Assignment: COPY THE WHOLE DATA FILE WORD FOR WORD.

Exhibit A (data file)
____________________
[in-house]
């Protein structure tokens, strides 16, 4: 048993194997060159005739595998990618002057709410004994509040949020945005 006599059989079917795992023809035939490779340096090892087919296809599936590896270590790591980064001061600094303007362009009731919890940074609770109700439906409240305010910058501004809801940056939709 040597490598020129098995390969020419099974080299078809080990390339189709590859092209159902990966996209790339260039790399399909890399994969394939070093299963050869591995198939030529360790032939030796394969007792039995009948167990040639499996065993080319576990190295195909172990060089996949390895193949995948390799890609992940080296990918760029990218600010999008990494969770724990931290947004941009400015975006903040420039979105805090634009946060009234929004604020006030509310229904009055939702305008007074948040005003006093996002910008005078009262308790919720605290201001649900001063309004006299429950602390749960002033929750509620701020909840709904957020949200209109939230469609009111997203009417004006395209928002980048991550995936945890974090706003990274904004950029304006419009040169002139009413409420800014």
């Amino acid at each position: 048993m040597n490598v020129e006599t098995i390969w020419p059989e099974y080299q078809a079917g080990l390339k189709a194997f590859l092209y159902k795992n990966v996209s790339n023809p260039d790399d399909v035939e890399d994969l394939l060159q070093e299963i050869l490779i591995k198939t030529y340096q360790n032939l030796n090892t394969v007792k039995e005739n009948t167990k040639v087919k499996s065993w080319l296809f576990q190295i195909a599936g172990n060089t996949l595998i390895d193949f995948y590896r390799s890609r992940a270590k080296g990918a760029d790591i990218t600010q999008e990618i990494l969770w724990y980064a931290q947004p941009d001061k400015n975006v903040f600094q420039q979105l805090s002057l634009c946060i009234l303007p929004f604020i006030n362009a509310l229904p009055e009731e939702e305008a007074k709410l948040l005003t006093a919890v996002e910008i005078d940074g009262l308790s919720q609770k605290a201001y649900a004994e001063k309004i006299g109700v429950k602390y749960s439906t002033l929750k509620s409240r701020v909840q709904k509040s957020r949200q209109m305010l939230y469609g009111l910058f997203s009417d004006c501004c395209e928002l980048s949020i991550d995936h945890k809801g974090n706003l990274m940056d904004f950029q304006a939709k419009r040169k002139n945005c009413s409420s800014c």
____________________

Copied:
[in-house]
């Protein structure tokens, strides 16, 4: 048993194997060159005739595998990618002057709410004994509040949020945005 006599059989079917795992023809035939490779340096090892087919296809599936590896270590790591980064001061600094303007362009009731919890940074609770109700439906409240305010910058501004809801940056939709 040597490598020129098995390969020419099974080299078809080990390339189709590859092209159902990966996209790339260039790399399909890399994969394939070093299963050869591995198939030529360790032939030796394969007792039995009948167990040639499996065993080319576990190295195909172990060089996949390895193949995948390799890609992940080296990918760029990218600010999008990494969770724990931290947004941009400015975006903040420039979105805090634009946060009234929004604020006030509310229904009055939702305008007074948040005003006093996002910008005078009262308790919720605290201001649900001063309004006299429950602390749960002033929750509620701020909840709904957020949200209109939230469609009111997203009417004006395209928002980048991550995936945890974090706003990274904004950029304006419009040169002139009413409420800014």
């Amino acid at each position: 048993m040597n490598v020129e006599t098995i390969w020419p059989e099974y080299q078809a079917g080990l390339k189709a194997f590859l092209y159902k795992n990966v996209s790339n023809p260039d790399d399909v035939e890399d994969l394939l060159q070093e299963i050869l490779i591995k198939t030529y340096q360790n032939l030796n090892t394969v007792k039995e005739n009948t167990k040639v087919k499996s065993w080319l296809f576990q190295i195909a599936g172990n060089t996949l595998i390895d193949f995948y590896r390799s890609r992940a270590k080296g990918a760029d790591i990218t600010q999008e990618i990494l969770w724990y980064a931290q947004p941009d001061k400015n975006v903040f600094q420039q979105l805090s002057l634009c946060i009234l303007p929004f604020i006030n362009a509310l229904p009055e009731e939702e305008a007074k709410l948040l005003t006093a919890v996002e910008i005078d940074g009262l308790s919720q609770k605290a201001y649900a004994e001063k309004i006299g109700v429950k602390y749960s439906t002033l929750k509620s409240r701020v909840q709904k509040s957020r949200q209109m305010l939230y469609g009111l910058f997203s009417d004006c501004c395209e928002l980048s949020i991550d995936h945890k809801g974090n706003l990274m940056d904004f950029q304006a939709k419009r040169k002139n945005c009413s409420s800014c």